The past four decades of sleep apnea research have yielded tremendous insight into the pathophysiology of obstructive sleep apnea (OSA). Elegant research has substantiated that sleep state–dependent upper airway collapse obstructs ventilation, inducing intermittent reductions in oxygen, coincidental with increases in carbon dioxide, autonomic instability, and, typically, a brief arousal.1 We understand that upper airway collapse occurs, at least in part, because of reduced activity of upper airway dilator muscles in sleep, and we now understand more fully some of the sleep state–dependent alterations in neurotransmitters and modulators at the relevant motoneurons.2 Based on these advances, one would have anticipated 10–20 years ago that by now we would have one or more successful pharmacotherapies for OSA. The need for a pharmacotherapy is readily appreciable by most physicians and patients. OSA is an independent risk factor for myocardial infarction, stroke, hypertension, motor vehicle accidents, depression, and altered glucose metabolism.3–5 The mainstay therapy, positive airway pressure (PAP), while highly effective in palliating OSA, is a difficult therapy for many individuals; consequently, many patients have given up on PAP or use it for only a fraction of their sleep.6 Researchers have certainly tried to identify effective pharmacotherapies for OSA. There are, however, inherent hurdles unique to conducting drug trials for OSA. Subjects with OSA who are not being treated during a trial are at risk of motor vehicle accidents.5 Consequently, many trails exclude the most-at-risk sleepy subjects, which may alter the overall patient population by selecting out specific patients with OSA. Additionally, assessment of drug effect on OSA requires polysomnography or home respiratory studies, both of which are time consuming for the subjects and research teams and expensive for research trials. For these reasons, most OSA drug studies have tested the effects of one dose at one time point. This particular study design renders it impossible to distinguish a subset of true responders from night-to-night variability in the apnea–hypopnea index (AHI). To this day, this is true for most OSA drug trials. In this issue of SLEEP, Carley et al.7 report on the efficacy of a cannabimimetic therapy for OSA. The drug selected for study was dranabinol, a cannabinoid 1 and 2 receptor agonist. Its site of action for OSA is not known. The receptors are found throughout the brain including within sleep and wake nuclei and motoneuron and respiratory regions, and peripherally at the nodose ganglion. The investigators compared the effects of two doses and placebo, using three arms, so that only one condition was observed per participant. By administering the drug over 6 weeks before retesting, the study was able to assess longer-term tolerability and safety. Overall, the major finding of the study is mild reductions in the AHI (a reduction of two events per hour for low dose and four events per hour for high dose). Within the drug groups, there were some participants (approximately 15%) who seemed to have better responses for the AHI (defined by the authors as an “on drug” AHI < 15 and a 50% reduction). The responders tended to have higher rapid eye movement (REM) sleep AHIs at baseline, and in representative data for individual responders, responders tended to have larger reductions in their AHI in REM sleep. As noted above, the study design does not allow distinction of responders from variability in AHI. If these were also the individuals with less sleep fragmentation, improved nocturnal oxygen, or improved alertness, the collective findings would support that “responders” do exist for the drug. There were, however, group responses to secondary measures in the study. Despite the small overall effect in AHI, there was a strong beneficial effect on subjective sleepiness, as measured by the Epworth Sleepiness Scale, and interestingly six times as many participants receiving the higher drug dose responded that they were “extremely satisfied” with the therapy tested. Intriguingly, however, there was no effect on objective wakefulness, as measured by the maintenance of wakefulness test, or on sleep architecture. Specifically, there were just as many arousals per hour, no effect on total sleep time, percentages of time for each sleep stage, wake after sleep onset time, or in oxygen saturation data. Collectively, the results indicate that sleepiness in OSA, and possibly subjective well-being, may be effectively treated without necessarily correcting the AHI, without the use of a stimulant. Previous studies support a significant discordance between the AHI and sleepiness8—and it calls into question our continued use of the AHI as the primary end point. Suppose Carley et al. had gone further and shown not only a reduction in sleepiness, but also improved multiple sleep latency test and 24 hr blood pressure, without any relationship with the AHI? Would the AHI be as relevant? References 1. Dempsey JAet al.   Pathophysiology of sleep apnea. Physiol Rev . 2010; 90( 1): 47– 112. Google Scholar CrossRef Search ADS PubMed  2. Eastwood PRet al.   Obstructive sleep apnoea: from pathogenesis to treatment:current controversies and future directions. Respirology . 2010; 15( 4): 587– 595. Google Scholar CrossRef Search ADS PubMed  3. Javaheri Set al.   Sleep apnea: types, mechanisms, and clinical cardiovascular consequences. J Am Coll Cardiol . 2017; 69( 7): 841– 858. Google Scholar CrossRef Search ADS PubMed  4. Nagayoshi Met al.   Obstructive sleep apnea and incident type 2 diabetes. Sleep Med . 2016; 25: 156– 161. Google Scholar CrossRef Search ADS PubMed  5. Sassani Aet al.   Reducing motor-vehicle collisions, costs, and fatalities by treating obstructive sleep apnea syndrome. Sleep . 2004; 27( 3): 453– 458. Google Scholar CrossRef Search ADS PubMed  6. Weaver TEet al.   Adherence to continuous positive airway pressure therapy: the challenge to effective treatment. Proc Am Thorac Soc . 2008; 5( 2): 173– 178. Google Scholar CrossRef Search ADS PubMed  7. Carley DWet al.   Pharmacotherapy of apnea by cannabimimetic enhancement, the PACE clinical trial: effects of dronabinol in obstructive sleep apnea. Sleep . 2017; 41( 1): zsx184. 8. Weaver EMet al.   Polysomnography indexes are discordant with quality of life, symptoms, and reaction times in sleep apnea patients. Otolaryngol Head Neck Surg . 2005; 132( 2): 255– 262. Google Scholar CrossRef Search ADS PubMed  © Sleep Research Society 2018. Published by Oxford University Press on behalf of the Sleep Research Society. All rights reserved. For permissions, please e-mail journals.permissions@oup.com.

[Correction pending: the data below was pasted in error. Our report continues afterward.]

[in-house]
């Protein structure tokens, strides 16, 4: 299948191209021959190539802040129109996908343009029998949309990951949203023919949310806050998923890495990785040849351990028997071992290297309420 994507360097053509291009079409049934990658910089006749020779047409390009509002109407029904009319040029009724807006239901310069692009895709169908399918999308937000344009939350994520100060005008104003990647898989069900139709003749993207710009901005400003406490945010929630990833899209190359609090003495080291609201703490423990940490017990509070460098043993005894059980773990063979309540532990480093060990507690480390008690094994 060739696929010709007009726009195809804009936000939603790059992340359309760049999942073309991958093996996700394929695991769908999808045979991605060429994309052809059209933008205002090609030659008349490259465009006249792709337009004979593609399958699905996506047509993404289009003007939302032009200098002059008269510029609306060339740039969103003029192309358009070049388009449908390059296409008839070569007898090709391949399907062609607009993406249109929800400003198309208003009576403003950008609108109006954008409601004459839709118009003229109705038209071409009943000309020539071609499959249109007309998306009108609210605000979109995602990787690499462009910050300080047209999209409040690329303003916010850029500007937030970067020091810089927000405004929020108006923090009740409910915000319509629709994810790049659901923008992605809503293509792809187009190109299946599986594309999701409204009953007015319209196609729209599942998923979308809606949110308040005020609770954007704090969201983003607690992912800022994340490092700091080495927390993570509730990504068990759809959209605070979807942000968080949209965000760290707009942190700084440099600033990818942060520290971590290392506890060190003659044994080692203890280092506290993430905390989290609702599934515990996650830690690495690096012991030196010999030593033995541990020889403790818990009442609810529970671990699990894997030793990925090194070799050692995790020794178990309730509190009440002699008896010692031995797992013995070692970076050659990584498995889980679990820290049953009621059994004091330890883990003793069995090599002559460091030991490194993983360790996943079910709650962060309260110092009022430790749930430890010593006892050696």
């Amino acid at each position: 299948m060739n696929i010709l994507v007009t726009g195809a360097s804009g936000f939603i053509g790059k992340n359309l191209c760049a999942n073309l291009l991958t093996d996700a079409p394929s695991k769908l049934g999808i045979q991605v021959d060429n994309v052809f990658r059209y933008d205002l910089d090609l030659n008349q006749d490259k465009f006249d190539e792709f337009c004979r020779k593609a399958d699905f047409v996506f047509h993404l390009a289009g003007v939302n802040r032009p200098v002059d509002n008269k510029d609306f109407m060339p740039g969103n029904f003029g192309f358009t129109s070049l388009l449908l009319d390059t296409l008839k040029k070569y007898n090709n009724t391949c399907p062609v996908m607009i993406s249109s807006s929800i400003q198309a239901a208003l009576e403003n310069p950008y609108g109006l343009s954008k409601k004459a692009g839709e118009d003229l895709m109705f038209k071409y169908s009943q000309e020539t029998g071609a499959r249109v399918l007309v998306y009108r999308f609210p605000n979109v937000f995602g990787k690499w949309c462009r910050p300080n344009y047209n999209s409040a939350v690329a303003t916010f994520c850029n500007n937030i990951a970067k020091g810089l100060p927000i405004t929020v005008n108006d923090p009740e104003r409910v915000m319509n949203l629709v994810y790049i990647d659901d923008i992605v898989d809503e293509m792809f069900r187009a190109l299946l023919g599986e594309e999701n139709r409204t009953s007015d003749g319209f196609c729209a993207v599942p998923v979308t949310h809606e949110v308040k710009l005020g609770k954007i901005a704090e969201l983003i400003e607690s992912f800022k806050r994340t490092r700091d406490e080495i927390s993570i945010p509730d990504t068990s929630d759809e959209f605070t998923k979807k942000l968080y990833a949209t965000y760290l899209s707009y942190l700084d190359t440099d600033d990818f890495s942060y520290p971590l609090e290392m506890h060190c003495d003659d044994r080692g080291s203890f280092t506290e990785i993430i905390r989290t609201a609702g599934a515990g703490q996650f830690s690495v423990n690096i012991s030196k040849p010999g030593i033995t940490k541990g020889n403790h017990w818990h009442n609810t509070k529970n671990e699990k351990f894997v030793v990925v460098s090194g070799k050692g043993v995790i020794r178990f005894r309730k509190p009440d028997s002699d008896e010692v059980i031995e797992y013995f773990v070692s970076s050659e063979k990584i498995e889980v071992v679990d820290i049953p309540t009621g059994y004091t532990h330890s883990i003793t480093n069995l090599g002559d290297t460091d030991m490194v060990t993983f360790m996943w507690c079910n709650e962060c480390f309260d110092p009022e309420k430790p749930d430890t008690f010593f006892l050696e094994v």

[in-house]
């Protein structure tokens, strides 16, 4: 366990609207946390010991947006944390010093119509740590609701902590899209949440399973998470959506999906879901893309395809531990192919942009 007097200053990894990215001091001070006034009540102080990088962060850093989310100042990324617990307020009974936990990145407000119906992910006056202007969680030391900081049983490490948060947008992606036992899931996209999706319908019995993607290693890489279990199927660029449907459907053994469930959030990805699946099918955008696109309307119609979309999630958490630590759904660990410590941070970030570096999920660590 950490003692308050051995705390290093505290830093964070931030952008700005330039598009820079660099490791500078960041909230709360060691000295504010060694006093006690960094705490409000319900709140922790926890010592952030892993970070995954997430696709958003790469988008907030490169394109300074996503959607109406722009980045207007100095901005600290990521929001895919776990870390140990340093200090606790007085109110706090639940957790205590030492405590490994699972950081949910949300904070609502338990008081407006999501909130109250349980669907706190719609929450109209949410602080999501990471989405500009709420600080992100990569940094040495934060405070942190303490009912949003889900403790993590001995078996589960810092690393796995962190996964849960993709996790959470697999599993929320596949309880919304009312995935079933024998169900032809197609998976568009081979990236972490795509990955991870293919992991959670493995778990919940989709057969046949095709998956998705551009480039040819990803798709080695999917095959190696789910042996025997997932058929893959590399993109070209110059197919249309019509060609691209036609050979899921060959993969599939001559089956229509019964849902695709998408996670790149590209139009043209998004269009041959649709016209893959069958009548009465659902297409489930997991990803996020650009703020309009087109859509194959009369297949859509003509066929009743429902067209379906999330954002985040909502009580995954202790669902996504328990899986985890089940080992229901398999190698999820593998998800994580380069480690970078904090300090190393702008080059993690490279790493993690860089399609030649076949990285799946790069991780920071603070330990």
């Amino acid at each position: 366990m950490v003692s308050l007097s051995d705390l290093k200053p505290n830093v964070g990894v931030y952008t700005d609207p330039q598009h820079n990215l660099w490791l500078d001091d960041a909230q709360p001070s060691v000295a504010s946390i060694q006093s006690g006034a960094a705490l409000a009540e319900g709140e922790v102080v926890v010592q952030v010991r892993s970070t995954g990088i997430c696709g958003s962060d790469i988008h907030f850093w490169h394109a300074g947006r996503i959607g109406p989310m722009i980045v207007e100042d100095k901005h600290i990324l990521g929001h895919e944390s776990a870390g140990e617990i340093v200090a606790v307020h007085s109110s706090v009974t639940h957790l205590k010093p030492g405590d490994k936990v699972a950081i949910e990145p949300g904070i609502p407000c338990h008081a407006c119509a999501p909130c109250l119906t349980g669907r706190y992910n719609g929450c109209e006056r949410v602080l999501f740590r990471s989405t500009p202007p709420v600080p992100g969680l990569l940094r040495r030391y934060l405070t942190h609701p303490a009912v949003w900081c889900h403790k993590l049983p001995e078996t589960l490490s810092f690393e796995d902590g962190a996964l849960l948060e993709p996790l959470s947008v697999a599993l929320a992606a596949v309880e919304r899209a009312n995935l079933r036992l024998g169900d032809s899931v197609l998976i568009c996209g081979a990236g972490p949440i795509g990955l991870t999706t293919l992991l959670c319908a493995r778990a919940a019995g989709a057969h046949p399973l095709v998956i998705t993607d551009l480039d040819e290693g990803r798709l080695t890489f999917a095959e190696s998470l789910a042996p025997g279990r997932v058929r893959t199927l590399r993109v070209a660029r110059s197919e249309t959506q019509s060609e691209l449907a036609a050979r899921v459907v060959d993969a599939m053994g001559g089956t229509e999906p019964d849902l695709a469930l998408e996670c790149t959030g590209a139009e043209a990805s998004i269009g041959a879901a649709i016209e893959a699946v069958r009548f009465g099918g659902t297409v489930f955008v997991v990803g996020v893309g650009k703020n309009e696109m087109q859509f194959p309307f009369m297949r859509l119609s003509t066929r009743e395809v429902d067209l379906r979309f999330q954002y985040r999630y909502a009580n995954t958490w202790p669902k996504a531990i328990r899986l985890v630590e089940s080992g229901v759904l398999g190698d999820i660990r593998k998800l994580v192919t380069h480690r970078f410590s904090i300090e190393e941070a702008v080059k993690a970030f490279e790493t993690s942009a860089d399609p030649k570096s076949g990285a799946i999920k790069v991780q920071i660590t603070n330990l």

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Published: Jan 1, 2018